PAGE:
Goose hunters need to be aware that these swans may be almost anywhere in the state. They roam around Arkansas quite a bit in their daily activities. We have had reports of tundras and trumpeters winter in extreme northwest Arkansas down to the southeastern part of the Delta. ”
U.S. Fish and Wildlife Service’s Light Goose Conservation Order extends hunting for snow and Ross’s geese until April 30. The term light goose includes snow geese and Ross’ geese.
Concern about the swans arose after the killing of five trumpeter swans in central Missouri. The Missouri Department of Conservation said some hunters failed to properly identify their targets and killed five of the swans, apparently mistaking them for snow geese.
Other hunters witnessed the shootings and alerted conservation agents, who confiscated the birds as evidence. A February court date has been set for the resulting cases.
Trumpeter swans bear only a superficial resemblance to snow geese, as the swans are several times larger than snow geese. Trumpeter swans are all white. Snow geese have black wing tips.
Trumpeter swans are the largest birds native to North America. Adult males measure 57 to 64 inches long and weigh around 25 pounds. Adult females range from 55 to 60 inches and weigh approximately 20 pounds. Their wingspans can approach 8 feet, and they fly with their extremely long necks outstretched.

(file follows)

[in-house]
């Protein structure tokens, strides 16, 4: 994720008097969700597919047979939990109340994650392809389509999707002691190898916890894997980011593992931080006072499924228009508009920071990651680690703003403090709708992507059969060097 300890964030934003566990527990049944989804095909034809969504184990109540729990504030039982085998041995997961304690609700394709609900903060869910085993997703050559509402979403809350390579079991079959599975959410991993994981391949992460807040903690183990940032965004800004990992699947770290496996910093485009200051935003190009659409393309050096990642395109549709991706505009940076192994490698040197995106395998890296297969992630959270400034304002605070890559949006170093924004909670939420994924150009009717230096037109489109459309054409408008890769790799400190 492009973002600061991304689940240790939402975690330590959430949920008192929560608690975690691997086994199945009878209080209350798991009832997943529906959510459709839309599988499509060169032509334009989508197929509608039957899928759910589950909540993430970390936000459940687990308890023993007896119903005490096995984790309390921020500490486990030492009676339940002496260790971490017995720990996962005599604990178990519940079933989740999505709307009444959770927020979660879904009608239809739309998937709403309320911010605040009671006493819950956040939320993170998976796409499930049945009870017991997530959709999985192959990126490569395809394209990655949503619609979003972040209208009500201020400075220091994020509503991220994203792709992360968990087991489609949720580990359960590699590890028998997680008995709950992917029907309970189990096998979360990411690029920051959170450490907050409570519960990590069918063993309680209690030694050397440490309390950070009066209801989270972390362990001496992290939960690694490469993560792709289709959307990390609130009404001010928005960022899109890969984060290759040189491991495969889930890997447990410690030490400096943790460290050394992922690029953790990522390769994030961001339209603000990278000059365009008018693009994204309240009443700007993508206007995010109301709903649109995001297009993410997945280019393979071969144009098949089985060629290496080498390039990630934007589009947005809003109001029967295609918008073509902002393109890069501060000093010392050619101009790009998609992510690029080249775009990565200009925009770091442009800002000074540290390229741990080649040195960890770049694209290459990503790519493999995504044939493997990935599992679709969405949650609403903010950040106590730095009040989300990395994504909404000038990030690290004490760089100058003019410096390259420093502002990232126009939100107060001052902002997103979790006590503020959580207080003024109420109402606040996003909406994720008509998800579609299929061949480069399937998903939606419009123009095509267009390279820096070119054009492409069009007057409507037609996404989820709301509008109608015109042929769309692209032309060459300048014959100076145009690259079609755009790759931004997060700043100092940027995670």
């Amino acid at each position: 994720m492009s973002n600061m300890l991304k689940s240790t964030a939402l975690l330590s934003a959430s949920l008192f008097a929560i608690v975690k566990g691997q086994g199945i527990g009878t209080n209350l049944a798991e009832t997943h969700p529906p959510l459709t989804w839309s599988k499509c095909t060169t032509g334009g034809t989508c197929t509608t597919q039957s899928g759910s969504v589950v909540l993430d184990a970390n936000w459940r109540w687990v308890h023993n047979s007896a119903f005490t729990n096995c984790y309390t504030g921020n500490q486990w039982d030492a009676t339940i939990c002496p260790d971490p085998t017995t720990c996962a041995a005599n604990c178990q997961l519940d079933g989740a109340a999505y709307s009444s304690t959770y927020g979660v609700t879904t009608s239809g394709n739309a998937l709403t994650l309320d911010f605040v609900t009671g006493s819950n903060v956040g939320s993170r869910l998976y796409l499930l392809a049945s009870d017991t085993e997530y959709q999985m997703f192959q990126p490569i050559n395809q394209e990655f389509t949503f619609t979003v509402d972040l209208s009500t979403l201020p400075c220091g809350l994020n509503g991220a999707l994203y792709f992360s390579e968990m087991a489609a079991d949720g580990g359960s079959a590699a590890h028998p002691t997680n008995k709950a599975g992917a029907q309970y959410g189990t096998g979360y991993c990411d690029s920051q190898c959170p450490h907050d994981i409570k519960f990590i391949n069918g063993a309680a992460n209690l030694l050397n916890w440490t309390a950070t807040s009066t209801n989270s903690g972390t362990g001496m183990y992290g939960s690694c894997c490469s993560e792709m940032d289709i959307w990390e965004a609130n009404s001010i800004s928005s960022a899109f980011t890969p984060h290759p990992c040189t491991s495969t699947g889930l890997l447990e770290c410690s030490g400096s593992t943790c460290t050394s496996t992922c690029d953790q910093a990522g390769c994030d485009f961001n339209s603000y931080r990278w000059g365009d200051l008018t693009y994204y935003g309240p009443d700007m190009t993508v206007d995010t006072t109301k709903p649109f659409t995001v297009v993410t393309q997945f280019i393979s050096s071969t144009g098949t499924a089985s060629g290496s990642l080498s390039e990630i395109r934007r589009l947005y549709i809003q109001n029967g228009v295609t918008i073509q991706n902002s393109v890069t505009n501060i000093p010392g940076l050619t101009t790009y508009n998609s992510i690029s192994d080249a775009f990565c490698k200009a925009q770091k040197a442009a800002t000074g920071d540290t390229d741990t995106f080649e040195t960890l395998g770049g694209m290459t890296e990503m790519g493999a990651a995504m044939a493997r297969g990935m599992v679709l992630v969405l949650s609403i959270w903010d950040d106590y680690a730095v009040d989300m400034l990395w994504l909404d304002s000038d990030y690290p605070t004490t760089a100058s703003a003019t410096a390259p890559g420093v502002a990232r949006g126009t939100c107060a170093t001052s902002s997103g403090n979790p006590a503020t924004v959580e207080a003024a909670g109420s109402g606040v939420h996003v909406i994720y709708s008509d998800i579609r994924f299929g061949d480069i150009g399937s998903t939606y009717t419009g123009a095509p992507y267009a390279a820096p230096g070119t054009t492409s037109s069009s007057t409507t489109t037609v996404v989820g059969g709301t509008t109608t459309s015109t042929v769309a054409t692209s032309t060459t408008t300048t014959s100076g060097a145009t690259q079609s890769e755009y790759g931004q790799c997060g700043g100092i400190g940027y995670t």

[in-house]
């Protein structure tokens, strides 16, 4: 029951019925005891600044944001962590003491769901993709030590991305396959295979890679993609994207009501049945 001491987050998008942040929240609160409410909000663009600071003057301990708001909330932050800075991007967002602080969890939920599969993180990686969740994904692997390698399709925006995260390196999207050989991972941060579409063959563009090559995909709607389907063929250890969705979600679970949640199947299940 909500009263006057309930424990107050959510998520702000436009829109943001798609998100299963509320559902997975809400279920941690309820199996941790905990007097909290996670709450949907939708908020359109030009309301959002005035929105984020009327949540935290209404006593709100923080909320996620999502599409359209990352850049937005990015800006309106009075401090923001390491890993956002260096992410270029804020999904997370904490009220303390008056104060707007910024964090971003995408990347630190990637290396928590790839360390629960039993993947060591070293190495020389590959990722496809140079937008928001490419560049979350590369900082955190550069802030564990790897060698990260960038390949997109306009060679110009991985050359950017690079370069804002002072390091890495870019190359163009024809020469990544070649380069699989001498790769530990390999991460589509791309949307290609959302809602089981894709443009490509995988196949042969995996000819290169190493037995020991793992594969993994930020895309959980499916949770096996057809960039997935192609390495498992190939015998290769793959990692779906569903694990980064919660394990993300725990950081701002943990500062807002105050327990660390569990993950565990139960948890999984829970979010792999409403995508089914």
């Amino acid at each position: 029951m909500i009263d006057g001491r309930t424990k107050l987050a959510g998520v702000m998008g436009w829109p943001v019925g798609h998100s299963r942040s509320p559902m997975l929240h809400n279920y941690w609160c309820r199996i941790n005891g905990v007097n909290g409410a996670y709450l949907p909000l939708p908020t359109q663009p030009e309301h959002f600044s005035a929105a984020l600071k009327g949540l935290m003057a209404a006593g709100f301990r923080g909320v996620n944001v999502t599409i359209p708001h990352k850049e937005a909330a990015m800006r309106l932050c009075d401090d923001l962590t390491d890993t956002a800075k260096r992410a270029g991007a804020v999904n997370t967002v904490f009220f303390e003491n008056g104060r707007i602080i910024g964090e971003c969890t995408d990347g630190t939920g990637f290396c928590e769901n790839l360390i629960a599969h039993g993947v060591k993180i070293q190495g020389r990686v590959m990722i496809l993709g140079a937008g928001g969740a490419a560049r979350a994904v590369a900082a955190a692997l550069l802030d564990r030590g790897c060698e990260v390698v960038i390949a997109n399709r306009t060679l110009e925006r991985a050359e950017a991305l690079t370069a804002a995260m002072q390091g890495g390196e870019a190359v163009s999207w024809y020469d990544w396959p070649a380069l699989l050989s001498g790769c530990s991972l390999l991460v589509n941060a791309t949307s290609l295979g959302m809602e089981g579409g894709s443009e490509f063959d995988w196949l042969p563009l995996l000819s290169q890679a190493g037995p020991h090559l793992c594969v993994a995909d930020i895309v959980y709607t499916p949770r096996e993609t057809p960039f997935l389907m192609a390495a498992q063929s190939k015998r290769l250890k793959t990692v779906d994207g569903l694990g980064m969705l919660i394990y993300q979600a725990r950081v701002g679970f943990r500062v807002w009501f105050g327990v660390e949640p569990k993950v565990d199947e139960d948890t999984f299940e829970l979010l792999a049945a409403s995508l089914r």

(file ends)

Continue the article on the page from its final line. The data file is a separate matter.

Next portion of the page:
About 5,000 trumpeter swans live in the Midwest area of the United States, most of them in Minnesota, Wisconsin, Iowa and Michigan with some moving south into Missouri.
Biologists studying swans in northern state often mark swans with colored collars with alpha numeric codes. Observers should note the exact location of collared swans, and write down the number and letter code off the collar and send that information to Rowe at firstname.lastname@example.org.
Because it can be difficult to tell the difference between tundra and trumpeter swans in the field, the public is encouraged to visit http://www.trumpeterswansociety.org/id.htm to learn the key differences in bill shape and other physical characteristics of these two species.